Objectives: The present study examines the incidence of aortic complications (dissection, marked dilation requiring surgery or progressive moderate to severe aortic regurgitation) and their relation to clinical features and aortic root morphology in patients with the Marfan syndrome.
Background: Considerable phenotypic variability exists in the Marfan syndrome, and the prospective prediction of the risk for aortic complications in individual patients remains elusive.
Methods: One hundred thirteen patients with the Marfan syndrome underwent anthropometric and echocardiographic evaluation and were followed-up for 49 +/- 24 (mean +/- SD) months. Aortic root dilation was defined as localized when confined to the sinuses of Valsalva (based on two-dimensional echocardiographic confidence limits utilizing age and body size) and generalized if dilation additionally involved the supraaortic ridge and proximal ascending aorta.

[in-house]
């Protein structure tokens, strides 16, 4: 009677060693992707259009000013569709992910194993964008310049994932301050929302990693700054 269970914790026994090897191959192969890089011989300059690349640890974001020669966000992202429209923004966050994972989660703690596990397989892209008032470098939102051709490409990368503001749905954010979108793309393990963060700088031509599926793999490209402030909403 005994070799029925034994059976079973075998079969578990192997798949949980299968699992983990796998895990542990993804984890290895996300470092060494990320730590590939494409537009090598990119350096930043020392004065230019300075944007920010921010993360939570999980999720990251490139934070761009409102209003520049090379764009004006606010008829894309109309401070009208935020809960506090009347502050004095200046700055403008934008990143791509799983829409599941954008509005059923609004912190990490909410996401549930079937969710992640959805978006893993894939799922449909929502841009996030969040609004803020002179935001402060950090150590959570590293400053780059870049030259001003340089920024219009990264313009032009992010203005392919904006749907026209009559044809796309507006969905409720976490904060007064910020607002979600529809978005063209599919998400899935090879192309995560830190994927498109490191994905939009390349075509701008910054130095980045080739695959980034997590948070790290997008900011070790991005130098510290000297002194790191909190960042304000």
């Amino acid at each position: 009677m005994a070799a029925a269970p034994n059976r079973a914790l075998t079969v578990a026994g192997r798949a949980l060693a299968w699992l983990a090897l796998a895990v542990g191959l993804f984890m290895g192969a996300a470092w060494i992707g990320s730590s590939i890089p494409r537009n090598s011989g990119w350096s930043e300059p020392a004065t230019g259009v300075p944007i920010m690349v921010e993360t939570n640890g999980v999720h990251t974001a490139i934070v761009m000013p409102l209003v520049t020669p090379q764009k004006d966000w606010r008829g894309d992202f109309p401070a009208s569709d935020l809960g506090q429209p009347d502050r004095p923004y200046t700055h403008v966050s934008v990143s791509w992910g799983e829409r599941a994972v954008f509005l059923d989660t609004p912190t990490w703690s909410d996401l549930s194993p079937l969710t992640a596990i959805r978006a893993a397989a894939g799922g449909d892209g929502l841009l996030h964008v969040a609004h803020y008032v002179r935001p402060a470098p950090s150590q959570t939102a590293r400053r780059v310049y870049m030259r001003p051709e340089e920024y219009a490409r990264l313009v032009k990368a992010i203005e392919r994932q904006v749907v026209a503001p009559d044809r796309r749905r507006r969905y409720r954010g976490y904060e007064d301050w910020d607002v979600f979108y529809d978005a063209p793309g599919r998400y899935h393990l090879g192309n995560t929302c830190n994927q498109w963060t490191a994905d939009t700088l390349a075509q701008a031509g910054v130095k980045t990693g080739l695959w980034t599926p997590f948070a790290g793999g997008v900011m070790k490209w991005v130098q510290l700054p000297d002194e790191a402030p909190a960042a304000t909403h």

Results: Aortic root dilation was present in 80% of patients and was localized in 28% and generalized in 51%. Aortic complications occurred during follow-up in none of 23 patients with normal initial aortic size, in 2 (6%) of 32 patients with initially localized dilation and in 19 (33%) of 58 patients with generalized dilation (p < 0.0005). Complications were associated with larger initial aortic size (p < 0.00005), higher systolic blood pressure (p < 0.005), height (p < 0.05), aortic growth rate (p < 0.05) and older age (p < 0.01). The only independent predictor of aortic complications was initial aortic root size (p < 0.005). However, when aortic size, one of the indications for surgical referral, was excluded from analyses, the only independent predictor of aortic complications was generalized aortic dilation (p < 0.005).
Conclusions: The present study indicates that generalized aortic root dilation is a potent marker of an increased risk for subsequent aortic complications in Marfan syndrome.